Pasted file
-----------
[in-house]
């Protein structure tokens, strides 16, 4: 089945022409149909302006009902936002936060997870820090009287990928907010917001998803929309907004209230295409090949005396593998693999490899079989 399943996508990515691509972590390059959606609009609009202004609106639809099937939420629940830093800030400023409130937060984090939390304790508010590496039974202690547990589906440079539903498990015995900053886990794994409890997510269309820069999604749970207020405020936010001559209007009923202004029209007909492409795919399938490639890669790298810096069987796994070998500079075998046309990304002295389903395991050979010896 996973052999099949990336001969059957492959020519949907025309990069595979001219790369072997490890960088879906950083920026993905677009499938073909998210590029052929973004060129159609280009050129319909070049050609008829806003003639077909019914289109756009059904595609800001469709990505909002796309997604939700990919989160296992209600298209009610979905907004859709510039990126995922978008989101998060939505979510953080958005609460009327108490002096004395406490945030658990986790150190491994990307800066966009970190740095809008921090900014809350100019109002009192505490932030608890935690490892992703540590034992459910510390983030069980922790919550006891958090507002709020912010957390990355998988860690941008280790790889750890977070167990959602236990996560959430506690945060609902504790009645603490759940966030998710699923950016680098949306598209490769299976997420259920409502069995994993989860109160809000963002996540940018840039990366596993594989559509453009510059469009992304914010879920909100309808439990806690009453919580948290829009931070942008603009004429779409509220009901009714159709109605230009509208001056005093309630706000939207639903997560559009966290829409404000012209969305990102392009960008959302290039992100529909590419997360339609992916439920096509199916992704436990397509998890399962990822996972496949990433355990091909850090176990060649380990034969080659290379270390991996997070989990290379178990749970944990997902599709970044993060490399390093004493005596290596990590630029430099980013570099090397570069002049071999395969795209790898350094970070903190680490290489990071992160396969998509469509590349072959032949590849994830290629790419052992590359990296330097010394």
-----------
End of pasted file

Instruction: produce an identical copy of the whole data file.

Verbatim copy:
[in-house]
């Protein structure tokens, strides 16, 4: 089945022409149909302006009902936002936060997870820090009287990928907010917001998803929309907004209230295409090949005396593998693999490899079989 399943996508990515691509972590390059959606609009609009202004609106639809099937939420629940830093800030400023409130937060984090939390304790508010590496039974202690547990589906440079539903498990015995900053886990794994409890997510269309820069999604749970207020405020936010001559209007009923202004029209007909492409795919399938490639890669790298810096069987796994070998500079075998046309990304002295389903395991050979010896 996973052999099949990336001969059957492959020519949907025309990069595979001219790369072997490890960088879906950083920026993905677009499938073909998210590029052929973004060129159609280009050129319909070049050609008829806003003639077909019914289109756009059904595609800001469709990505909002796309997604939700990919989160296992209600298209009610979905907004859709510039990126995922978008989101998060939505979510953080958005609460009327108490002096004395406490945030658990986790150190491994990307800066966009970190740095809008921090900014809350100019109002009192505490932030608890935690490892992703540590034992459910510390983030069980922790919550006891958090507002709020912010957390990355998988860690941008280790790889750890977070167990959602236990996560959430506690945060609902504790009645603490759940966030998710699923950016680098949306598209490769299976997420259920409502069995994993989860109160809000963002996540940018840039990366596993594989559509453009510059469009992304914010879920909100309808439990806690009453919580948290829009931070942008603009004429779409509220009901009714159709109605230009509208001056005093309630706000939207639903997560559009966290829409404000012209969305990102392009960008959302290039992100529909590419997360339609992916439920096509199916992704436990397509998890399962990822996972496949990433355990091909850090176990060649380990034969080659290379270390991996997070989990290379178990749970944990997902599709970044993060490399390093004493005596290596990590630029430099980013570099090397570069002049071999395969795209790898350094970070903190680490290489990071992160396969998509469509590349072959032949590849994830290629790419052992590359990296330097010394």